Any day now, if the recent reports are to be believed, Palestinian President Mahmoud Abbas will agree to direct talks with Israel, and those talks will commence. The question this raises is quite a simple one: what’s the point?
President Obama has been pushing hard for these direct talks and he’s about to get them; but it seems he is mis-reading the circumstances under which they are to take place. He correctly believes that the two sides must talk and come to agreement, but Obama is ignoring the fact is that neither party is entering these talks in a mood, or even a position, to seriously negotiate.
This was made abundantly clear last weekend. Benjamin Netanyahu approved the construction of 23 new structures in the settlements for classrooms, on the heels of reports that Abbas was ready to finally give in and agree to talks.
For their part, 11 Palestinian factions, including Hamas as well as members of the PLO, issued a statement denouncing any compromise with “the Zionist entity.” While that won’t stop Abbas agreeing to the talks, it serves as a stark reminder of the problem he has in convincing anyone, including the Americans and Israelis, that he can deliver on an agreement if one is reached.
The fractious state of both Israeli and Palestinian politics, as well as looming Democratic setbacks in mid-term elections this November, make this an entirely inopportune time for Obama to push for direct talks.
One gets the impression that Obama is pressing for the talks for no other reason than that he said he would. That may not be a totally empty reason, but it’s not sufficient to jump start talks which have little hope of success.
It need not be this way, but the only real chance for successful negotiations lies down a path which seems very unlikely to be taken, and that’s a firm American role encompassing both a vision of an endgame and a willingness to press both parties seriously for results.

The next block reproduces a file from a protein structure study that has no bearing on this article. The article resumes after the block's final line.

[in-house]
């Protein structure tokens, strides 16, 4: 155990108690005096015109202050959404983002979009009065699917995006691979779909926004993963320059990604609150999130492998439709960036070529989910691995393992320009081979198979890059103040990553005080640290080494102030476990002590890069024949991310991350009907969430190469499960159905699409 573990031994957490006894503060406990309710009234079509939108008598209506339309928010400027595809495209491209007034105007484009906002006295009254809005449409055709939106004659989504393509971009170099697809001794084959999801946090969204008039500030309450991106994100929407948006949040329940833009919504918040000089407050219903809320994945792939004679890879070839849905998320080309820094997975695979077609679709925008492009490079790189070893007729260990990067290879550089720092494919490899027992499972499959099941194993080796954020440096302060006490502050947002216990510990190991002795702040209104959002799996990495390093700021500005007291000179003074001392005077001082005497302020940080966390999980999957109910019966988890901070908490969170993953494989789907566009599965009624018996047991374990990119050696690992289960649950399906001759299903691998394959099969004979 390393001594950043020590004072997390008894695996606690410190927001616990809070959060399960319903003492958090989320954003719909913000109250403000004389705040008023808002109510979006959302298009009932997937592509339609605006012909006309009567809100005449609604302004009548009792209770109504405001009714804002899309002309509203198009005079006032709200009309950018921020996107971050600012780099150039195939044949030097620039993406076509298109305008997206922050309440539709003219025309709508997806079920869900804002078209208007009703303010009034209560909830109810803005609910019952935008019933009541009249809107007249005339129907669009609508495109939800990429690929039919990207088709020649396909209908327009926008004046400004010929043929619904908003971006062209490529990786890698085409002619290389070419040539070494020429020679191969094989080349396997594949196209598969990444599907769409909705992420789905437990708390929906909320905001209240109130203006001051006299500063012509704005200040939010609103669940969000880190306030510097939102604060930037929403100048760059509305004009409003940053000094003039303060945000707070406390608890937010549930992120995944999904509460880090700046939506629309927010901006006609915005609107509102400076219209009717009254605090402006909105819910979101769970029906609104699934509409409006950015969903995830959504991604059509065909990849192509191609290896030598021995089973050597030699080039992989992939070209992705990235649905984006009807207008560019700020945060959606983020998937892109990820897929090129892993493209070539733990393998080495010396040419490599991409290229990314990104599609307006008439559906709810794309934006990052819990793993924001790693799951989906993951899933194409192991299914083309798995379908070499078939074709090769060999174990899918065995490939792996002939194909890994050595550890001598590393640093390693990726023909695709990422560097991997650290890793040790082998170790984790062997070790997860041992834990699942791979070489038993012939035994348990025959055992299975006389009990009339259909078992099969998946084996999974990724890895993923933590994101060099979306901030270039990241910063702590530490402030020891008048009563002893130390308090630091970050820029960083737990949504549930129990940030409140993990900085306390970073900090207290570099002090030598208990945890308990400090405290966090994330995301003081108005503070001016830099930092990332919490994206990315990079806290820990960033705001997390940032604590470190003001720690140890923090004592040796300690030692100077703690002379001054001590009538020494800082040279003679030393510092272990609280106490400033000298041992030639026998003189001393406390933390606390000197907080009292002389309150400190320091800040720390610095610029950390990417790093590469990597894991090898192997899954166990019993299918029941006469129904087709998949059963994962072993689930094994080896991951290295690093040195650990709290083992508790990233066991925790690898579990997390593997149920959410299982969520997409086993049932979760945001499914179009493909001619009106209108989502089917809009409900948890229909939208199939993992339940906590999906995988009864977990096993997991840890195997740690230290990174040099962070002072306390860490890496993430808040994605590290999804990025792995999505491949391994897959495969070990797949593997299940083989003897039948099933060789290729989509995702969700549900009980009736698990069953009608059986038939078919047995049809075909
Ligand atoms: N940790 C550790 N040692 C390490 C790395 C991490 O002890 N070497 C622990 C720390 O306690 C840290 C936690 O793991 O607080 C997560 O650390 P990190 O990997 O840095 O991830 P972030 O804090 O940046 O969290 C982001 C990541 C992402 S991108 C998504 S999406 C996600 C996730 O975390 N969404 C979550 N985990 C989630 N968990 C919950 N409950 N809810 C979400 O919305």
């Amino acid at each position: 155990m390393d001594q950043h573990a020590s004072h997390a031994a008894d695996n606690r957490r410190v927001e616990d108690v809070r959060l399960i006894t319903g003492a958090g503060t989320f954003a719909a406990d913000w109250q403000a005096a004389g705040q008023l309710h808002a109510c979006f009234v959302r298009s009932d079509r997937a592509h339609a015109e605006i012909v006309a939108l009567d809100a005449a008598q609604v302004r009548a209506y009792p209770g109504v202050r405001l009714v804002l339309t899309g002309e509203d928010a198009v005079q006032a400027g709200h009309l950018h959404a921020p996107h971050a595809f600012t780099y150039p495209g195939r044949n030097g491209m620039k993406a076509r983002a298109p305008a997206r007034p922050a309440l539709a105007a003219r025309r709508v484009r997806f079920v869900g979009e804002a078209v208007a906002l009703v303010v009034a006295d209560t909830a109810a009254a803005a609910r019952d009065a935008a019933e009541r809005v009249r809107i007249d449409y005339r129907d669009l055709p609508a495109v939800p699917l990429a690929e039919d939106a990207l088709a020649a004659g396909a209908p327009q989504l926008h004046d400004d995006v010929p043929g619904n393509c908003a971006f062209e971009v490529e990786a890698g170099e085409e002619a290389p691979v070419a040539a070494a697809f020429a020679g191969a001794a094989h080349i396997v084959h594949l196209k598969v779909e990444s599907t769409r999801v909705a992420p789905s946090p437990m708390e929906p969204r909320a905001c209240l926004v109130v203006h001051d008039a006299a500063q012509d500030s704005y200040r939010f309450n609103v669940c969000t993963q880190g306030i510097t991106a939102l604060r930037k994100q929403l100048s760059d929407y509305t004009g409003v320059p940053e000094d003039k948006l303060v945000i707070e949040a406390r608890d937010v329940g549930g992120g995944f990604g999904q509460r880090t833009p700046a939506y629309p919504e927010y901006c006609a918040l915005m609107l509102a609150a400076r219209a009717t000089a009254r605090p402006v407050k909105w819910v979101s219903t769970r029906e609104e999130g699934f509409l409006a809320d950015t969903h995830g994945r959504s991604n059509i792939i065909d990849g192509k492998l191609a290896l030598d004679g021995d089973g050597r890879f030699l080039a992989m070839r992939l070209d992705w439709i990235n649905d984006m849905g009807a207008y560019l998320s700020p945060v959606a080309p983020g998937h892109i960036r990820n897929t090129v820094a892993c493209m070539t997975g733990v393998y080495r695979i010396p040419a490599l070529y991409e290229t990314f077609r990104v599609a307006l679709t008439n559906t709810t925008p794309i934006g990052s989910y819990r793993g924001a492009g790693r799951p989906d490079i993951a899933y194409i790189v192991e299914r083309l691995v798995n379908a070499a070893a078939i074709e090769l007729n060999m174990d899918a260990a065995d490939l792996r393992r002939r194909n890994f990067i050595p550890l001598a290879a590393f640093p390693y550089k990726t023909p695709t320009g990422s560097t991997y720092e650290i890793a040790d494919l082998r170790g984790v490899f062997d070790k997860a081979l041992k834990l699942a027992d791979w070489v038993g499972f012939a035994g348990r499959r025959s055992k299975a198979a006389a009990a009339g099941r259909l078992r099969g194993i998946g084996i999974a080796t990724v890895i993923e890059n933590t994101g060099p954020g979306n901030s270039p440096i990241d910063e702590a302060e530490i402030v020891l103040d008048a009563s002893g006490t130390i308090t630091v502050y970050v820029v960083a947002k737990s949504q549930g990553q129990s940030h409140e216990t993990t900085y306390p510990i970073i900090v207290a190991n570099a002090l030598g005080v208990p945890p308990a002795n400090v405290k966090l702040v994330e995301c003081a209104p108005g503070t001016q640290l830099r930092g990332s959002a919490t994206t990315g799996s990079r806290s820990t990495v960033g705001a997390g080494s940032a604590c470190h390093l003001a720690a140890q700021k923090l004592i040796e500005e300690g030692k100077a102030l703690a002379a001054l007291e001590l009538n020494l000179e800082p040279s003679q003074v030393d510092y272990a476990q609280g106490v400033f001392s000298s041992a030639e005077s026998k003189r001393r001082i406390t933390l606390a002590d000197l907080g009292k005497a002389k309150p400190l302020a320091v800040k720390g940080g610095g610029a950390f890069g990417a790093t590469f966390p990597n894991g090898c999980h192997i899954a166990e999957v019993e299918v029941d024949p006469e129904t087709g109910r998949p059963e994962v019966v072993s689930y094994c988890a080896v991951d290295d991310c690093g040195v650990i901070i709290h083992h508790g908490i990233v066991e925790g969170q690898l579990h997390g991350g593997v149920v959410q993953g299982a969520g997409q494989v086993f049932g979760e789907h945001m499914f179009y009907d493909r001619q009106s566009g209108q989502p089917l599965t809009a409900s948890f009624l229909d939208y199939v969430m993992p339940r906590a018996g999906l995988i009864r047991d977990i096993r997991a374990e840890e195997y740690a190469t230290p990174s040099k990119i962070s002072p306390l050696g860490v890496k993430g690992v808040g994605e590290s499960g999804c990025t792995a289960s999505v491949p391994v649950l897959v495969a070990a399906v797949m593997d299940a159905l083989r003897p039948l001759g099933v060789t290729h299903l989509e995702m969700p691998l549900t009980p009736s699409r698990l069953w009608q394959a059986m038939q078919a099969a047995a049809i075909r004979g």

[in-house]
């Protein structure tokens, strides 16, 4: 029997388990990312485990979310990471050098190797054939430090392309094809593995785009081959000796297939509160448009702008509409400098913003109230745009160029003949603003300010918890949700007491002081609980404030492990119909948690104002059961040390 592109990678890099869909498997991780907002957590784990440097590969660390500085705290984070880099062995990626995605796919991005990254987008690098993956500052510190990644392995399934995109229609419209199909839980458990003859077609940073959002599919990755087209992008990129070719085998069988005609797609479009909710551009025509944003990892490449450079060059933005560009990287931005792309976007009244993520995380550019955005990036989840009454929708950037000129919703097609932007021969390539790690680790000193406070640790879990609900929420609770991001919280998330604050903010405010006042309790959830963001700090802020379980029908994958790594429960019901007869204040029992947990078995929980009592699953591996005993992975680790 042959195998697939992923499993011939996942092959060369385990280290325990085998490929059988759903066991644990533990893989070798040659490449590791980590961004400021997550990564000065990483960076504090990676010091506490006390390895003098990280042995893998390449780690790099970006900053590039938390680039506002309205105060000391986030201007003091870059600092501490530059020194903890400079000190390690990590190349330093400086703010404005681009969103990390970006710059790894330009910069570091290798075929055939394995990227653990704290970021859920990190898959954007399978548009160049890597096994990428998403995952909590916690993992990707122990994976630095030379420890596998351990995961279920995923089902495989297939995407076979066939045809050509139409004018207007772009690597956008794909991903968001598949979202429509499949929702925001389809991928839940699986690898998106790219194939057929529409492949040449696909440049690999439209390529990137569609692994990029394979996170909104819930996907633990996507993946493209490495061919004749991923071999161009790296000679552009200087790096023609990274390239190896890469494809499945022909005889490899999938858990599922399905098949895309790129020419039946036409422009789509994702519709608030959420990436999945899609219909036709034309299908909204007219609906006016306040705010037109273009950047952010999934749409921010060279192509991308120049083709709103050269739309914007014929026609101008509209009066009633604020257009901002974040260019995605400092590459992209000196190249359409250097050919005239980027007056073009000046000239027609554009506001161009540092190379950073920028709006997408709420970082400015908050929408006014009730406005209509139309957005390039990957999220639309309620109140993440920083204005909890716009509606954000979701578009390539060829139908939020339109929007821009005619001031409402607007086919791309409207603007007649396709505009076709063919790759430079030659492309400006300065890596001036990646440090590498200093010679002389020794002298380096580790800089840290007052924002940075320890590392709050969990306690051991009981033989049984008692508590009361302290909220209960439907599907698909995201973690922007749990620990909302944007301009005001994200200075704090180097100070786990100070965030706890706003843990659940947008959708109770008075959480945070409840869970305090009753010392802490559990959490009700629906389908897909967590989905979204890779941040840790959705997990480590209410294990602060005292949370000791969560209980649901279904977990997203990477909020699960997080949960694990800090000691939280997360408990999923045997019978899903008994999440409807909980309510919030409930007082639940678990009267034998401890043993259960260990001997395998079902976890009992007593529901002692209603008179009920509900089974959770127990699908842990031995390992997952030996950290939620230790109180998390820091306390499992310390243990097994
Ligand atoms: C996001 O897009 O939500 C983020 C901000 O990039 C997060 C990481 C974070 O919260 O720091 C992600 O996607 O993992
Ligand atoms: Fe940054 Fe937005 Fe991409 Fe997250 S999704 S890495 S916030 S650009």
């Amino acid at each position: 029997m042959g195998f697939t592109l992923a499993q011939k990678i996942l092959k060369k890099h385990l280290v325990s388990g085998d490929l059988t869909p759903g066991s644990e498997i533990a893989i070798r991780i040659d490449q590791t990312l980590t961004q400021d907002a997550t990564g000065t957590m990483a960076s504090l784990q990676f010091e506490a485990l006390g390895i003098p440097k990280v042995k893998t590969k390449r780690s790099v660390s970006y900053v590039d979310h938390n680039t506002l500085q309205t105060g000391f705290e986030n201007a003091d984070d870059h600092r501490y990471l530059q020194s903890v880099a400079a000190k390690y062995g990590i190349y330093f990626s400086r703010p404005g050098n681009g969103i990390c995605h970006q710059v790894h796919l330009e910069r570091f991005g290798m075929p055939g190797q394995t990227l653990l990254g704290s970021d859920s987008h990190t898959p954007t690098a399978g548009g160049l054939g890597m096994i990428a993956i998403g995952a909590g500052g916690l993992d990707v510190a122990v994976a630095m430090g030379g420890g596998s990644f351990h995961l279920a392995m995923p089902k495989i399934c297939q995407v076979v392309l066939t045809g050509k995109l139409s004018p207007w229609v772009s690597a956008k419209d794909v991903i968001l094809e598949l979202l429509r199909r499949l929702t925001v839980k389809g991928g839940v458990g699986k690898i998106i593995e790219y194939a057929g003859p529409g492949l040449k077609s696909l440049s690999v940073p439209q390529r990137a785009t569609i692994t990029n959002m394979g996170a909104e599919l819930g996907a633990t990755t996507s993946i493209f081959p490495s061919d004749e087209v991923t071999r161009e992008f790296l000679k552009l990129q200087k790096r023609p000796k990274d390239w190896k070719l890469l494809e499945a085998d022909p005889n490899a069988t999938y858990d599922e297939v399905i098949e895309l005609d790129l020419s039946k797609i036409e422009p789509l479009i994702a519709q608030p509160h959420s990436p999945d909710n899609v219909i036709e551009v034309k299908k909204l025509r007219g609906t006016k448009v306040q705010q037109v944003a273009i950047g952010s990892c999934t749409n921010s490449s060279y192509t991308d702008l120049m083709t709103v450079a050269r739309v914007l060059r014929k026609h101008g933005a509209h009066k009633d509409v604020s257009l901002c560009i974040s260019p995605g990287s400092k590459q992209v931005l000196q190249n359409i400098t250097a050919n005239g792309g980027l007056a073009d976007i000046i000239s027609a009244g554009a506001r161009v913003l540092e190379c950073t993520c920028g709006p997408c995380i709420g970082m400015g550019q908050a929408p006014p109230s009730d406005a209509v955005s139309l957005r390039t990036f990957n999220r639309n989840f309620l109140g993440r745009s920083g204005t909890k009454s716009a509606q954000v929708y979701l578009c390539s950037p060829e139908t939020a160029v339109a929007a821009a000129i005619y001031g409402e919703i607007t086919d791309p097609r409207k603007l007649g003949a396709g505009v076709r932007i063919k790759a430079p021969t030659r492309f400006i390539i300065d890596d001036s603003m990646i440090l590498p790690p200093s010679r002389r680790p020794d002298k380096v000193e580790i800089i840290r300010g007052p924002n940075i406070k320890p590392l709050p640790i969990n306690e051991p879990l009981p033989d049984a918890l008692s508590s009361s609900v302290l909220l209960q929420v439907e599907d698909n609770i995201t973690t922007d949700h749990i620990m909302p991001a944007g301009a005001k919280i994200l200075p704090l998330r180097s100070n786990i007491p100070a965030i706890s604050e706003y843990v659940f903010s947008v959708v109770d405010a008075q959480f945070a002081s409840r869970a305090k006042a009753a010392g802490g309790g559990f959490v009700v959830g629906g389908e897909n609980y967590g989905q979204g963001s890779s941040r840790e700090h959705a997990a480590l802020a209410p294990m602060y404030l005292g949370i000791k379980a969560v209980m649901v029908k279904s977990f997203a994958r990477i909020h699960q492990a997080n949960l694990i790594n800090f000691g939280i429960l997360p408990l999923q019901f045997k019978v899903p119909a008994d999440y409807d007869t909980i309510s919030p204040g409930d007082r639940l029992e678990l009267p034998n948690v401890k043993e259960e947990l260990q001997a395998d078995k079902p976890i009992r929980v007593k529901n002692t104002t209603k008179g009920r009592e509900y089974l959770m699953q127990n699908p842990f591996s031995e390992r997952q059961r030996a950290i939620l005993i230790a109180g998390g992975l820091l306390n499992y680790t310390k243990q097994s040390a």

At this point, there is no consensus among Israelis backing the kinds of concessions that would be necessary to close a deal—territorial compromise along the lines of the 1967 borders with one-to-one land swaps in terms of both quantity and quality of land and a shared Jerusalem. An Israeli government that wanted to promote such a deal might be able to do so, given some time, but this, the most right-wing government in Israel’s history (and, importantly, the most stable coalition Israel has seen in a very long time) is not going to do that.
Mahmoud Abbas is not going to be able to sell a peace deal that doesn’t include Gaza. Indeed, it will be tough enough to sell a deal that forgoes the Palestinian “right of return,” even though most Palestinians in the Occupied Territories understand that any peace deal will include this sacrifice. But they will not accept the division of the West Bank and Gaza on top of that.
The only way to bring about an agreement under these circumstances is through considerable external pressure, in the form of both carrots and sticks. And the sticks cost a great deal of political capital for those who wield them, especially American leaders.
It’s not only the United States that will need to bring pressure. The Arab states, the European Union and the United Nations would have to as well. But all of it begins with an American vision of the final status agreement, one which needs to be articulated by the President himself.